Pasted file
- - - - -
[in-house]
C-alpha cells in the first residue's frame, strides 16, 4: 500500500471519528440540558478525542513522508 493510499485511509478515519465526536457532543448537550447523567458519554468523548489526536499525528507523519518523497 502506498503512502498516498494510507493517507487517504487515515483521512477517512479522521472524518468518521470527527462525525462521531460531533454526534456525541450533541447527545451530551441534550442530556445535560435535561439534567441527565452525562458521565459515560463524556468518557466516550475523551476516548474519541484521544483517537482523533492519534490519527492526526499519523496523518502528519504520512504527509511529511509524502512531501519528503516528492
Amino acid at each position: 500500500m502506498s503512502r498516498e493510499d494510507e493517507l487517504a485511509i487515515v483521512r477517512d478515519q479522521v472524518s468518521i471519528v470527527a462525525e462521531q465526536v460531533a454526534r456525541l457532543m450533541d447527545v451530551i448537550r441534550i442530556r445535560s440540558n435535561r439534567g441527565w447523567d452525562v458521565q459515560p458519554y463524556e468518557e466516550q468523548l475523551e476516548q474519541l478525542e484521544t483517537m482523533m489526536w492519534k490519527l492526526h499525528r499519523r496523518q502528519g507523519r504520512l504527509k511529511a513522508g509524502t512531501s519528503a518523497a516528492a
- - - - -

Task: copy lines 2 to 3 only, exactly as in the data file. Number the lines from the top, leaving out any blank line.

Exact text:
C-alpha cells in the first residue's frame, strides 16, 4: 500500500471519528440540558478525542513522508 493510499485511509478515519465526536457532543448537550447523567458519554468523548489526536499525528507523519518523497 502506498503512502498516498494510507493517507487517504487515515483521512477517512479522521472524518468518521470527527462525525462521531460531533454526534456525541450533541447527545451530551441534550442530556445535560435535561439534567441527565452525562458521565459515560463524556468518557466516550475523551476516548474519541484521544483517537482523533492519534490519527492526526499519523496523518502528519504520512504527509511529511509524502512531501519528503516528492
Amino acid at each position: 500500500m502506498s503512502r498516498e493510499d494510507e493517507l487517504a485511509i487515515v483521512r477517512d478515519q479522521v472524518s468518521i471519528v470527527a462525525e462521531q465526536v460531533a454526534r456525541l457532543m450533541d447527545v451530551i448537550r441534550i442530556r445535560s440540558n435535561r439534567g441527565w447523567d452525562v458521565q459515560p458519554y463524556e468518557e466516550q468523548l475523551e476516548q474519541l478525542e484521544t483517537m482523533m489526536w492519534k490519527l492526526h499525528r499519523r496523518q502528519g507523519r504520512l504527509k511529511a513522508g509524502t512531501s519528503a518523497a516528492a